At the heart of Chelan's main street is a multi-purpose coffee house, The Vogue (117 E. Woodin Ave., www.thevoguelounge.com). In the morning you can find a fresh-baked pastry and latte worthy of any Seattle coffee connoisseur, while perusing the Vogue's selection of house-made sauces and pickled vegetables. Bottles of regional wines fill baskets, and shelves are stocked with olives, chocolates, and a selection of microbrews. A notice board features flyers for local art shows and community events. By night, The Vogue transforms into a wine bar buzzing with activity and often featuring local music. The atmosphere is laid-back, slow-paced, and welcoming.
A few steps from Woodin Avenue is Local Myth Pizza (122 S. Emerson St., http://localmythpizza.com). The fresh green salad (which comes with a bite-sized 'mini-calzone') was dressed with delectable house-made balsamic vinaigrette, and the thin-crust pizzas are healthy or indulgent, depending on your preference. The pies are just the right size for sustaining yourself after a quick stroll around the riverwalk. Local Myth has served Chelan for over 15 years, and it's no mystery why they are a favorite of visitors and locals alike.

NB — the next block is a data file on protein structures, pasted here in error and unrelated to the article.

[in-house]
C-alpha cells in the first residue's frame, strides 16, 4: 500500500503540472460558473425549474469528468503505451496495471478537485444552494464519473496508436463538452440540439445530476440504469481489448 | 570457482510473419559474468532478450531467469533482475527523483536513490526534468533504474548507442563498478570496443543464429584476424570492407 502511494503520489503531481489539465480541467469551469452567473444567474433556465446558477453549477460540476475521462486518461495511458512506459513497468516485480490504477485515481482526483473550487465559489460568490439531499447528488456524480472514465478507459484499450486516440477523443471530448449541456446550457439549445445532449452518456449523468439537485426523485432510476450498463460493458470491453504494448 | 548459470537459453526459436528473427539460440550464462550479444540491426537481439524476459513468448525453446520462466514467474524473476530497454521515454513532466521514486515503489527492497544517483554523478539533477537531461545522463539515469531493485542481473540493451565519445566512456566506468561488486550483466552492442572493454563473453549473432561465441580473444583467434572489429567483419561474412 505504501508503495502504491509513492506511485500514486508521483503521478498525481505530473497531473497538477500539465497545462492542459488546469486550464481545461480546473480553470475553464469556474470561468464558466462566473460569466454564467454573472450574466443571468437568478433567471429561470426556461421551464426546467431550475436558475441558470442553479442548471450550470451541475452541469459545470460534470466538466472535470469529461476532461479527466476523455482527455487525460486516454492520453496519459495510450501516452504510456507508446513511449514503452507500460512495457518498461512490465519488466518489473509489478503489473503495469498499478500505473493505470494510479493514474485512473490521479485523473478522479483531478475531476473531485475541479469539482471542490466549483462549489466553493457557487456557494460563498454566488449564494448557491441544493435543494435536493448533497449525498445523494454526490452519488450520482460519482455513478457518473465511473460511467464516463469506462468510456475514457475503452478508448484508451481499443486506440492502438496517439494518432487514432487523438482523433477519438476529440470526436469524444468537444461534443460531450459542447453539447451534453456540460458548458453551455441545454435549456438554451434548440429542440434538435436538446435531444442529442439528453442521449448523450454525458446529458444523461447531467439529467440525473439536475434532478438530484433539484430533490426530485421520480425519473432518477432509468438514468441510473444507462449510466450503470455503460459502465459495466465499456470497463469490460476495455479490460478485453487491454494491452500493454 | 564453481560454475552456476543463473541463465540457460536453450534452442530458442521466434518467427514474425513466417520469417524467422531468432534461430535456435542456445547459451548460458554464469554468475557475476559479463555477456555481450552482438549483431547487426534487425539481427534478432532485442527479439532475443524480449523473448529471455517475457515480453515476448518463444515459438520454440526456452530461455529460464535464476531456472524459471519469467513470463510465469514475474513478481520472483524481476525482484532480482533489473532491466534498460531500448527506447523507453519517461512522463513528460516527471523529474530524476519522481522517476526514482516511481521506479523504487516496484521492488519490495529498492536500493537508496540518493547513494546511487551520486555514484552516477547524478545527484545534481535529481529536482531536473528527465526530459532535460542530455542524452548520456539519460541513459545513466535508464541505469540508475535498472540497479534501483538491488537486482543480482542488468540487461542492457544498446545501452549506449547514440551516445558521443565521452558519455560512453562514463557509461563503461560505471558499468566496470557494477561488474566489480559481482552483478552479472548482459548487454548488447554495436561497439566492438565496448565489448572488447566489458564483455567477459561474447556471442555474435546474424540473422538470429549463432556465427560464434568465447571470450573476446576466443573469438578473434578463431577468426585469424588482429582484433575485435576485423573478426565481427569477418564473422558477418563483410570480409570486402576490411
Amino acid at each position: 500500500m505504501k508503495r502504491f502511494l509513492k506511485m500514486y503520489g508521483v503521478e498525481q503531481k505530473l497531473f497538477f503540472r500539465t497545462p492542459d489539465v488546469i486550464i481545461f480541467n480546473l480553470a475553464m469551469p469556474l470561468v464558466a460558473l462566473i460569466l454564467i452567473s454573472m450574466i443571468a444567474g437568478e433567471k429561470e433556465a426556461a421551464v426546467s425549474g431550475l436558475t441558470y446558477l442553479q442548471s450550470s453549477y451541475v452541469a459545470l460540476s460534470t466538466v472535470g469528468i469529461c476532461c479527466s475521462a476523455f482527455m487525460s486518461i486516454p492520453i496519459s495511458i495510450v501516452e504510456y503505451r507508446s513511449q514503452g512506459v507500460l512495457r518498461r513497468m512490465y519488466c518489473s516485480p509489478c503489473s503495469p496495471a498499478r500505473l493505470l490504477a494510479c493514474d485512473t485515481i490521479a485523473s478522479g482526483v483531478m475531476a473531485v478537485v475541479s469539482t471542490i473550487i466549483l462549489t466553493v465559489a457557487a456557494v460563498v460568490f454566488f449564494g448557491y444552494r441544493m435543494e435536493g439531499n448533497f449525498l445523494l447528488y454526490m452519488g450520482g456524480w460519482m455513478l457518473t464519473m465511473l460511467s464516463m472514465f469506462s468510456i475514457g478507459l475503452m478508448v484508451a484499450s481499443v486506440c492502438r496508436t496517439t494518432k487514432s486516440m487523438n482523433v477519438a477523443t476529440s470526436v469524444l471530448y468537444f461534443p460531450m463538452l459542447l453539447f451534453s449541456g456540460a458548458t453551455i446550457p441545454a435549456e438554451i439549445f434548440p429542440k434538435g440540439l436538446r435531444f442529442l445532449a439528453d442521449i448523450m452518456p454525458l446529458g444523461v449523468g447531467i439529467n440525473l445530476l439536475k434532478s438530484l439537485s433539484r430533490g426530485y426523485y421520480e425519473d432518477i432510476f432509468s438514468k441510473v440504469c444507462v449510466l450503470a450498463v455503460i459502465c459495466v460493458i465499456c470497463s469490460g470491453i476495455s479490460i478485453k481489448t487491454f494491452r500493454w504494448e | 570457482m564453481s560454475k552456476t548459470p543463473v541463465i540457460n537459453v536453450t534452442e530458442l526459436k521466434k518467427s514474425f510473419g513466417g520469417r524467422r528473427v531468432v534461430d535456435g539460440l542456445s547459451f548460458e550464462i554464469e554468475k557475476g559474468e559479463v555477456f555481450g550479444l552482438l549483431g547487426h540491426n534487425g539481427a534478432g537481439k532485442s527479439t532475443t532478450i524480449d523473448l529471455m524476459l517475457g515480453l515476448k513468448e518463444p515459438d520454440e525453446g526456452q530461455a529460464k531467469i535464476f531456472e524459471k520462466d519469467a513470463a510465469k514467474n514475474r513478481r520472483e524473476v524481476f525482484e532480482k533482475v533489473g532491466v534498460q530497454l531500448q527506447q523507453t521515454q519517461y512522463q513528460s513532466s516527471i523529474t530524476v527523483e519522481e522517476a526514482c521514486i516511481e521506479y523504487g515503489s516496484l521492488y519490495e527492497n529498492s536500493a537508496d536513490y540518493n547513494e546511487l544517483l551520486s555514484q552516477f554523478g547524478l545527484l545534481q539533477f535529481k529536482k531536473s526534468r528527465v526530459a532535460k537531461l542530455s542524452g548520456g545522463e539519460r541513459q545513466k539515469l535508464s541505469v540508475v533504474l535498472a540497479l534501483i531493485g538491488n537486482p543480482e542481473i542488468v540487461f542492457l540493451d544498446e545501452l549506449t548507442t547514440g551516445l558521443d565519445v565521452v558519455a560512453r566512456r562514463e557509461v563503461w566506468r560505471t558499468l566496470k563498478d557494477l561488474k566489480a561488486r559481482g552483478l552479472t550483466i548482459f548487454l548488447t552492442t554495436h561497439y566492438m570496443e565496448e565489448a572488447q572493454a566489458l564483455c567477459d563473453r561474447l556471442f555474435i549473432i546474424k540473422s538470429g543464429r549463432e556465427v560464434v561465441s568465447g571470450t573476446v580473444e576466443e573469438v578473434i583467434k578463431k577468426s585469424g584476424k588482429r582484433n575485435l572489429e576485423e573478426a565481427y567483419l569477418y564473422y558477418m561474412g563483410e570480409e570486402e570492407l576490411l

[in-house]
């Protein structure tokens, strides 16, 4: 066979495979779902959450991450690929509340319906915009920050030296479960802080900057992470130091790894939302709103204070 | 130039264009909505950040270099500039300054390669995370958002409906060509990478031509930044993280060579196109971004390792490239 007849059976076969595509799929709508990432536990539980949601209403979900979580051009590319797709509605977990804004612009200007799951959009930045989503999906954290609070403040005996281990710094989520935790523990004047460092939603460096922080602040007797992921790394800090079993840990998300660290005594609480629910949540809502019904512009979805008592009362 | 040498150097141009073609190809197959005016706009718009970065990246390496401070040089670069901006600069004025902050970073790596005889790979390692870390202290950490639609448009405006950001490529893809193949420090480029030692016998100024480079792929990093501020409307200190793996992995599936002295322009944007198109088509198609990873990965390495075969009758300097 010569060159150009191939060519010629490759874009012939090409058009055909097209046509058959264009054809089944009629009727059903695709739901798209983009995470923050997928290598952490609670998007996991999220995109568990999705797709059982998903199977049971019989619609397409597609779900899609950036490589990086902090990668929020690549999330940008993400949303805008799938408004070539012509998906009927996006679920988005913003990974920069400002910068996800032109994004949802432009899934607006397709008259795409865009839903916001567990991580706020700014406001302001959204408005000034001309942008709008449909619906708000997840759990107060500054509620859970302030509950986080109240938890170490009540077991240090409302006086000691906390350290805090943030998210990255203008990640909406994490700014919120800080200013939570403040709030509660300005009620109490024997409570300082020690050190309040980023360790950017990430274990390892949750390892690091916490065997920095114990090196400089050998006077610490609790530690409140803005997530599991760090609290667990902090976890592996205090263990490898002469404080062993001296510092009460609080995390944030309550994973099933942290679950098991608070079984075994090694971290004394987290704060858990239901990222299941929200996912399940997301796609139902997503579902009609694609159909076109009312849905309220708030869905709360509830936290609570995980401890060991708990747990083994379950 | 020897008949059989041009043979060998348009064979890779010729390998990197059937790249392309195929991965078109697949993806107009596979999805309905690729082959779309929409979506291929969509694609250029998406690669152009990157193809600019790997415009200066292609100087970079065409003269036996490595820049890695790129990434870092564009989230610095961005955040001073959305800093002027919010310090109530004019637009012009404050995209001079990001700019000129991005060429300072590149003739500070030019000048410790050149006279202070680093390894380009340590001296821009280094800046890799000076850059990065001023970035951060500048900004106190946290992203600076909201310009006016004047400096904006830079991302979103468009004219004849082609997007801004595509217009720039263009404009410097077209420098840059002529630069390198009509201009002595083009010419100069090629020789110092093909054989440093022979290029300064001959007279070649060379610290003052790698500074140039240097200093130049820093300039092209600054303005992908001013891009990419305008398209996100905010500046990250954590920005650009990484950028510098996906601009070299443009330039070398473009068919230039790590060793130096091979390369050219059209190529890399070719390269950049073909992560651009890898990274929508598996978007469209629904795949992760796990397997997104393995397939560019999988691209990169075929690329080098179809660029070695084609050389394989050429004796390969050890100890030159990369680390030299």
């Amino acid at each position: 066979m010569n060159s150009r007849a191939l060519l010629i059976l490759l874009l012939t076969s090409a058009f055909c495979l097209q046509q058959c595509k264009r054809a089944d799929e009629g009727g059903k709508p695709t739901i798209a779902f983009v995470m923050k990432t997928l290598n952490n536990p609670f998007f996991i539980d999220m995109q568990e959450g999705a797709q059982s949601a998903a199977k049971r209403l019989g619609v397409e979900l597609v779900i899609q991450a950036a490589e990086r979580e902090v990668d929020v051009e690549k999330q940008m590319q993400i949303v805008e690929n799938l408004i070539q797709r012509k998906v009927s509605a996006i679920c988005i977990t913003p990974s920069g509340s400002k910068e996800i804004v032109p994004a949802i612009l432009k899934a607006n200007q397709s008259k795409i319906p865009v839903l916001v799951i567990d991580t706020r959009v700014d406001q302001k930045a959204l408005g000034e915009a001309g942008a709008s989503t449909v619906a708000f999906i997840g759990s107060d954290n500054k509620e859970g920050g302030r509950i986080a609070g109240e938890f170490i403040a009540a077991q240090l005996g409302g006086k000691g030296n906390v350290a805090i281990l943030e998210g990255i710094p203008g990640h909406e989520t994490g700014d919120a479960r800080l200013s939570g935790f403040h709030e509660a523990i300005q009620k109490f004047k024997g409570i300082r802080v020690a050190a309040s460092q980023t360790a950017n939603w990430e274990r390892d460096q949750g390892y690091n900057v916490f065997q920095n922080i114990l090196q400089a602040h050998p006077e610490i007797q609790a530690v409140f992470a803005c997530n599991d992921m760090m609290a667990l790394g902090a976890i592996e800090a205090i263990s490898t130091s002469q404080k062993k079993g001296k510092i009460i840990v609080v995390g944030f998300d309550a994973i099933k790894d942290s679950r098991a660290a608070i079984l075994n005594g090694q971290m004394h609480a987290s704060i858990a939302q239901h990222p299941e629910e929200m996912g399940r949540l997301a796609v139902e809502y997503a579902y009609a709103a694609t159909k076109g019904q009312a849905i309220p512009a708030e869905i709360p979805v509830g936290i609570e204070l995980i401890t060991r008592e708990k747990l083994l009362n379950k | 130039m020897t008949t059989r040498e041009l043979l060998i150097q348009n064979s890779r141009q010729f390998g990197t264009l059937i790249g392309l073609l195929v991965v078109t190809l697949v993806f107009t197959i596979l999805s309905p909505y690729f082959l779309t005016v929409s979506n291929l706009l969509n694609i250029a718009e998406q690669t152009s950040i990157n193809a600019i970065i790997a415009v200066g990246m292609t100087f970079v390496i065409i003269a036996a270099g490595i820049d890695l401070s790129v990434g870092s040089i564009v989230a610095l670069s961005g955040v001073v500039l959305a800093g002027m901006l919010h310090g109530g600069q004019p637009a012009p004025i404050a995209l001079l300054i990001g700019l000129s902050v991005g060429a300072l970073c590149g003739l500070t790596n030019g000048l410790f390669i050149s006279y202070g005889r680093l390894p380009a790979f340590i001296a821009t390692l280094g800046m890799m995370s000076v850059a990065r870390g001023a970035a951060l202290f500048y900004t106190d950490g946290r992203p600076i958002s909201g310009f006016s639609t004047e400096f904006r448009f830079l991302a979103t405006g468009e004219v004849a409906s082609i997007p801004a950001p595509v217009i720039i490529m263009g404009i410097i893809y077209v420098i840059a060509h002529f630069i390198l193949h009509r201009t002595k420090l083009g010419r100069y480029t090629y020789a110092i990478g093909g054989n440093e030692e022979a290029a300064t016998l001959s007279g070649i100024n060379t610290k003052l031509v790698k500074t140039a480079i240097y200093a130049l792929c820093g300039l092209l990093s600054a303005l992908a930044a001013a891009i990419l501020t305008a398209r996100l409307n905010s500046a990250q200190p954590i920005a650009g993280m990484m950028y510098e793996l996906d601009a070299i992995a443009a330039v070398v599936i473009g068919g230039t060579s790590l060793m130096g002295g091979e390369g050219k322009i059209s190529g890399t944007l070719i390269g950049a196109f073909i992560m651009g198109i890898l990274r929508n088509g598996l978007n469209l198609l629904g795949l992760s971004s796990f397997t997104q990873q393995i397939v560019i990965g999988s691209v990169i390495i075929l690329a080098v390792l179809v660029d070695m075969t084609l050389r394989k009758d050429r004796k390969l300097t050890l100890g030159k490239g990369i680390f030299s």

Other foodie stops include Lake Chelan Cheese at Lake Chelan Winery in nearby Manson (224 E. Wapato Way, www.lakechelancheese.com) and the charming Sunshine Farm Market, which you'll notice as you drive into town. The market features an extensive array of organic fruits and vegetables grown on the farm, various kinds of local honey (the lavender was my favorite), plus lotions, soaps, and handmade gifts. Seasonal 'you pick' schedules for cherries, peaches, apples, and pumpkins are available - just ask. If you're in Chelan for more than a day or two, or are perhaps renting a condo for an extended stay, Bear Foods (125 E. Woodin Ave.), a natural market and creperie, is a one-stop shop for healthy groceries.